WRITING MANGA AND COMICS--EVEN IF YOU DON'T DRAW (GUEST POST BY DANICA DAVIDSON)
When I tell people I have a manga book out and a Barbie comic book coming out, the response is usually the same, “Oh, so you draw!”
To which I have to explain with embarrassment, “No, I don’t.”
This is usually followed by confusion, but I’m not in a rare situation. Many times when there are books that involve pictures, one person writes and another person draws. That’s true when it comes to manga and comic books.
Here’s how it worked: I sent in a proposal of all the chapters of the book. Because it’s a how-to-draw book, I have it start with basics. Readers learn how to draw eyes, faces and bodies first. Then I move onto common manga character types, like ninja or butlers. I wrote out the book so that it would be very detailed, showing twelve or so steps for each character. This came out of my frustration with other how-to-draw books showing only three or so steps.
Melanie Westin, the artist I worked with, drew to match what I’d written. We’d talk on the phone maybe once a week and email back and forth with the drawings. After Melanie sent me her drawings, I added more writing, detailing each step as I saw Melanie draw them.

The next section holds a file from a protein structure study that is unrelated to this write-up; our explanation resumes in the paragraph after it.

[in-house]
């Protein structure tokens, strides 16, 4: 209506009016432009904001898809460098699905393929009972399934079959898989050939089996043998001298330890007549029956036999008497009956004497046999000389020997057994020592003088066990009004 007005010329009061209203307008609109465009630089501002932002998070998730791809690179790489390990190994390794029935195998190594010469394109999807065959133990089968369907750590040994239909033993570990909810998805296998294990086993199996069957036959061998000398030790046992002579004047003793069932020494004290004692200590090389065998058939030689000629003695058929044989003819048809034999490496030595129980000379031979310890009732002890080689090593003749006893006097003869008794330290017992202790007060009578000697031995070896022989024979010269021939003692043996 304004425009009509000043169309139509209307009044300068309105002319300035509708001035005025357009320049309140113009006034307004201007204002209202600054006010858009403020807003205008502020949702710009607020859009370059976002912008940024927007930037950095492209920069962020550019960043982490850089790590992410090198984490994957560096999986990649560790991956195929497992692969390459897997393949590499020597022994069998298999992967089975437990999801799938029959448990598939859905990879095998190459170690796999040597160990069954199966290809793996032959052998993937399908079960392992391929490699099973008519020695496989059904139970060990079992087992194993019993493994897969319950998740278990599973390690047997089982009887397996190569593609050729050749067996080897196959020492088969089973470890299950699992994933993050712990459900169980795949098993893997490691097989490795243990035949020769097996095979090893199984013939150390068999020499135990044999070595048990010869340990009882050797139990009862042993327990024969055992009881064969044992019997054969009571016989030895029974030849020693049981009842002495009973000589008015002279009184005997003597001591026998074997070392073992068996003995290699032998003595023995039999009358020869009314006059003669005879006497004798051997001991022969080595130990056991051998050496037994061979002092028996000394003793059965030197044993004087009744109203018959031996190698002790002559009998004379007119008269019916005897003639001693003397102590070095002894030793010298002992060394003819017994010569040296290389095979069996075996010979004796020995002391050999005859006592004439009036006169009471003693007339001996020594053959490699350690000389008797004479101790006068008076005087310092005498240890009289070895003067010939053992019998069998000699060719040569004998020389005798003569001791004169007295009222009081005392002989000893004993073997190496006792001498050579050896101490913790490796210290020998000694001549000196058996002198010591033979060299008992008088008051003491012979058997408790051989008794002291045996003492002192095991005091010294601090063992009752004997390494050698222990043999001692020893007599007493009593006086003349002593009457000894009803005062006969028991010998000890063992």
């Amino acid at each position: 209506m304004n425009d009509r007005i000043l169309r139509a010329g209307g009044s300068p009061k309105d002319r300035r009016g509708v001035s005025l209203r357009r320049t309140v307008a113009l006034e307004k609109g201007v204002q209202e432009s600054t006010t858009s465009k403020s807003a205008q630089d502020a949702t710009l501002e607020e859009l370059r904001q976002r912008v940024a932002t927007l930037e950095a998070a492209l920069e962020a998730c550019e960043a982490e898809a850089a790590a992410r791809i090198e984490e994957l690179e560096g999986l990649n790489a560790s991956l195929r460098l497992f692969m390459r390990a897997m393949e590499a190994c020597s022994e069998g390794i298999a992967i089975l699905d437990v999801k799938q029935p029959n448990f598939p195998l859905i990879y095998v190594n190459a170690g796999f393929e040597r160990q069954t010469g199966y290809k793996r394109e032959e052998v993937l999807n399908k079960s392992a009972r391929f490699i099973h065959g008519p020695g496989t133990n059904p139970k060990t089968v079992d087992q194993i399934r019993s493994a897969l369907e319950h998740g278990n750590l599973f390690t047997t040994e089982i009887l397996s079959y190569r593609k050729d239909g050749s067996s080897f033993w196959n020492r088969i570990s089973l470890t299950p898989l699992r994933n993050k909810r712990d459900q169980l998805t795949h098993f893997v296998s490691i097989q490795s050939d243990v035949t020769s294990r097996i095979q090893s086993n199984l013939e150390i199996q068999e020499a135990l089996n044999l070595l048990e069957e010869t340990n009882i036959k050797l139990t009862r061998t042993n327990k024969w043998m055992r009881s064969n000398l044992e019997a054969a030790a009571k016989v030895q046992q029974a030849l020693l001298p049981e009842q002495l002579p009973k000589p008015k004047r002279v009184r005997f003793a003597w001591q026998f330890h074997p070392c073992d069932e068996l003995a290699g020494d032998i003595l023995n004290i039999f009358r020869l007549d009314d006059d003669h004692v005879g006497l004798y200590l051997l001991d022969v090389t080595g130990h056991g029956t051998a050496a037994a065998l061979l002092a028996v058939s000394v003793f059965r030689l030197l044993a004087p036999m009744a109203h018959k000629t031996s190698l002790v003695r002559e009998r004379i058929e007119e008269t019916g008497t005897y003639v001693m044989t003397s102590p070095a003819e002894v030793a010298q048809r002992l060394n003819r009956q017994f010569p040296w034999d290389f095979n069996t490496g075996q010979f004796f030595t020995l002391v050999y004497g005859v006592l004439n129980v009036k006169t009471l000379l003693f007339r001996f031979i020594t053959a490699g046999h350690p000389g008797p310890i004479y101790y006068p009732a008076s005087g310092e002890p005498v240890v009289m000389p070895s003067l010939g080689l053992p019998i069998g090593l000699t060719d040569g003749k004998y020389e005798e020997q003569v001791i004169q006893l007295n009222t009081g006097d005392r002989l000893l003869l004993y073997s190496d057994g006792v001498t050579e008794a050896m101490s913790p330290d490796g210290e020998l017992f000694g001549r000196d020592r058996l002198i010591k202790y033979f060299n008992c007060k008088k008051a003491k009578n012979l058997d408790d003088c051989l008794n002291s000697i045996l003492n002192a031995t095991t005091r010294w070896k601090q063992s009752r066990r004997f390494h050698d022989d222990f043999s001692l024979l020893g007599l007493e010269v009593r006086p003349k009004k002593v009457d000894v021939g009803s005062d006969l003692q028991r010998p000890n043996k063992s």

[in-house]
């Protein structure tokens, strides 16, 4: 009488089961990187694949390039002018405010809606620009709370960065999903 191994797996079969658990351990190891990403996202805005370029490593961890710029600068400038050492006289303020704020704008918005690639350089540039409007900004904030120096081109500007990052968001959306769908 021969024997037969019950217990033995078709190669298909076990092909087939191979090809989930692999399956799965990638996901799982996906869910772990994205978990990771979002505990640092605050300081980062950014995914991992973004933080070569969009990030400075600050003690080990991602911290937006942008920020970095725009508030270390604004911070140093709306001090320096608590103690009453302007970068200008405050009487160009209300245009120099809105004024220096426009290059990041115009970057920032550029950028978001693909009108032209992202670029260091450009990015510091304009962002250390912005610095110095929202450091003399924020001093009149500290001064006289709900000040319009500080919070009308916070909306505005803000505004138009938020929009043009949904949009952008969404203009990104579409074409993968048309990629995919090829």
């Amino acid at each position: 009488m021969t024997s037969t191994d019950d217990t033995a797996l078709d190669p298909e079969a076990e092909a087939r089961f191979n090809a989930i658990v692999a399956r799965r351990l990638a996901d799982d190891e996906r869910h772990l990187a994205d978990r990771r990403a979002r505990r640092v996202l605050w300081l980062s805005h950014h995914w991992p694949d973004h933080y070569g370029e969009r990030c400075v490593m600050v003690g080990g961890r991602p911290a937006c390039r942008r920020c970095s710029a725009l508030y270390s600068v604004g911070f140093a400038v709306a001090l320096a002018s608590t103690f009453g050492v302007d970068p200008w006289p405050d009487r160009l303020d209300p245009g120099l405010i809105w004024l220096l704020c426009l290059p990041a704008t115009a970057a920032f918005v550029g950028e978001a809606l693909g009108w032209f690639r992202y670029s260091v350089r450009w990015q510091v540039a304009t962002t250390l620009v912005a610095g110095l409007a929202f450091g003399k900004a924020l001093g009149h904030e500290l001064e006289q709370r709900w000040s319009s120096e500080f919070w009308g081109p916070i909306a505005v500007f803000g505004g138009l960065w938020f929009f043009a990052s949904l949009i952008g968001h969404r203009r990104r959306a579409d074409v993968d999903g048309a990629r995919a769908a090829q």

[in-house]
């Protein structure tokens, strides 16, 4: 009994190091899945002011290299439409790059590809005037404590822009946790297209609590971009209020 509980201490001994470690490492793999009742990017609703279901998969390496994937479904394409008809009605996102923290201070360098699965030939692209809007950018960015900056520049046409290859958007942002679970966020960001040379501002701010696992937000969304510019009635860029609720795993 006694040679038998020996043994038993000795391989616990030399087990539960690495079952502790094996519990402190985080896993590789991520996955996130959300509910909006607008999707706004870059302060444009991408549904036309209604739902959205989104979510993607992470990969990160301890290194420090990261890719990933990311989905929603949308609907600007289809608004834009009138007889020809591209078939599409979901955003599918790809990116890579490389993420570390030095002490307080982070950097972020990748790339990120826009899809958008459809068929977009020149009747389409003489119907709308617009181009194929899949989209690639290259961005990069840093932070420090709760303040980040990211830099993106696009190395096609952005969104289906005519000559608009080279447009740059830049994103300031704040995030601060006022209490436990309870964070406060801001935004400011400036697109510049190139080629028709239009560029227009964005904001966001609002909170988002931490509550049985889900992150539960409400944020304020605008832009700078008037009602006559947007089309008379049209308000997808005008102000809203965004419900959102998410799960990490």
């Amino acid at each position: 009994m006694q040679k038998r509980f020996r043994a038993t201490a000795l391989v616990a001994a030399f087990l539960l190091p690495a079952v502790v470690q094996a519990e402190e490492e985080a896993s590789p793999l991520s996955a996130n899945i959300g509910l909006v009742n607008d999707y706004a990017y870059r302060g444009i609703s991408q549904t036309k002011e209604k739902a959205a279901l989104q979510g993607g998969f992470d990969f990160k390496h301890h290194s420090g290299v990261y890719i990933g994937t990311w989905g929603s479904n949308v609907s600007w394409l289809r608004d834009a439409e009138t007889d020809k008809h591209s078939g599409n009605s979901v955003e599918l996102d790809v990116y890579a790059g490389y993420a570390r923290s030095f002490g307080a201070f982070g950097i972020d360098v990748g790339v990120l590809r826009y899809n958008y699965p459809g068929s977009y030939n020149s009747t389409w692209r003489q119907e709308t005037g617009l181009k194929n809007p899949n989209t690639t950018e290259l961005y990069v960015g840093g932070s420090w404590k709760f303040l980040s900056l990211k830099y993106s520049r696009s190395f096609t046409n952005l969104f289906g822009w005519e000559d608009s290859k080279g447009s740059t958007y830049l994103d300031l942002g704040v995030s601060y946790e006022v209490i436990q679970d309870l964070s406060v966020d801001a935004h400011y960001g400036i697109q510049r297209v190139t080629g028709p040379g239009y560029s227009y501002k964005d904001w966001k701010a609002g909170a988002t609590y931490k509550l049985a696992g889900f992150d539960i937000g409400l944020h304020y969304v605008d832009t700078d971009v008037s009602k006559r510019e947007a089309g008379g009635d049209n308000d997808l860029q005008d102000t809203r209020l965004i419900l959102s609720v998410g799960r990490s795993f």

Then I wrote a script for it. Comic book scripts general go something like this: You number the page and the panel, then give people lines and describe the action. For instance, you say, “Page 1, Panel 1.” Then you said “BARBIE:...” (or whomever) and put in what she’s saying. Then you give a description of what’s happening in the panel. Next, you would say, “Panel 2" and continue. Page 2 will start with, “Page 2, Panel 1.”
With the manga book, I worked closely with the artist. With Barbie, Papercutz chose the artist they wanted and the editor has been the go-between for the artist and me. I’ve seen some of the panels, and they look beautiful! Barbie: Puppy Party will be released in September.